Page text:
Staff Picks

Staff Picks

Staff Picks

Those People by Louise Candlish

On the problem of despicable neighbors, here's a book about a couple that moves into an idyllic neighborhood in South London and drives its families to desperation. Each is nursing a private beef with a spouse, partner or neighbor, causing them to make wildly irrational decisions, all leading to a shocking fatal accident. There are many red herrings and an abrupt open-ended finish, leaving the reader to imagine what may happen. ~Barbara, HH

There There by Tommy Orange

"The world is made of stories, nothing else; just stories, and stories about stories". So writes Tommy Orange in this mournful, beautiful debut. A member of the Cheyenne and Arapaho tribes, Orange writes about urban Indians tied together by an upcoming Powwow in Oakland, CA. He masterfully holds his swirling cast of characters together through multiple points of view and flashbacks, yet somehow makes you care about the fate of each. ~Mary, HH

Digital Minimalism by Cal Newport

Is digital technology improving our lives, or has it become a time-wasting distraction? Newport encourages us to first evaluate what’s most important to us in life generally, and then to use this knowledge to guide our digital choices. Among other things, the author invokes the words of ancient philosophers and looks at how Amish communities evaluate technology, and provides practical strategies to help readers undergo a “digital declutter.” Recommended for fans of minimalism books, and for anyone who would like to improve their relationship with technology. I loved this book because it helped me to see my use of technology in a new way. ~Laura, CCL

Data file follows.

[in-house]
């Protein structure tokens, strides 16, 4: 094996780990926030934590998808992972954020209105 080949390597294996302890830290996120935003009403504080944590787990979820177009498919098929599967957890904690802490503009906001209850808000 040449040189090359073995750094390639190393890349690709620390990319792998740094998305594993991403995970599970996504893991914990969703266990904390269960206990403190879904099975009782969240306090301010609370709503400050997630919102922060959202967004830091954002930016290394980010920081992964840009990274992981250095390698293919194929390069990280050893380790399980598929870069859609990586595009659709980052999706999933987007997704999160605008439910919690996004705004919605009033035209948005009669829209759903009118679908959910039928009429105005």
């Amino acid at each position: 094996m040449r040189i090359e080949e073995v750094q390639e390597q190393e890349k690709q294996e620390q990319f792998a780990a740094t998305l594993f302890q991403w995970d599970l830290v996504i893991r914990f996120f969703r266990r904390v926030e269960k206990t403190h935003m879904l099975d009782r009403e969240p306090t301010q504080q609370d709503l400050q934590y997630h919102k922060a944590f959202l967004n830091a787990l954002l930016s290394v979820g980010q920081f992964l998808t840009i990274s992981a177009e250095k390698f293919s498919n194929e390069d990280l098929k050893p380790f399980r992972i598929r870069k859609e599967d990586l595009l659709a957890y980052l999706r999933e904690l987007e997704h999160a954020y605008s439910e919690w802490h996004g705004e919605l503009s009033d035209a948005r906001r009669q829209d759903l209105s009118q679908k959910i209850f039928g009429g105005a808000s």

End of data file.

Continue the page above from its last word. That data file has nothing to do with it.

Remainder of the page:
Confederates in the Attic by Tony Horwitz

In this down-to-earth 1998 book you accompany the author on a tour of the South, visiting towns, Civil War battlefields and other sites, and meeting people for whom the war and the issues around it aren't entirely over. There are serious issues on race, poverty, class, and differing viewpoints on the war raised, but there are plenty of lighthearted parts as well, such as being embedded with hardcore Civil War reenactors who take their hobby very seriously. A great book for Civil War buffs, or as a study of Southern American life. ~Meredith, CCL

Meditations by Marcus Aurelius

Did you ever think you'd have much in common with a Roman emperor from the second century? You may just find you do when reading emperor Marcus Aurelius' Meditations, where you get to look inside his mind and read some of his most intimate thoughts on life, death, and glory. A fan of Stoic philosophy, you can read his ongoing struggles to be the person he wanted to be, and to assume with grace life's both great and mundane problems. As it is a personal journal, the writing style is casual and easy to read. You will hopefully come away with some fresh ideas on living your own life, but at the least it will give you food for much thought, and leave you feeling compassion for this person who truly worked hard all his life at being a better person. ~Meredith, CCL

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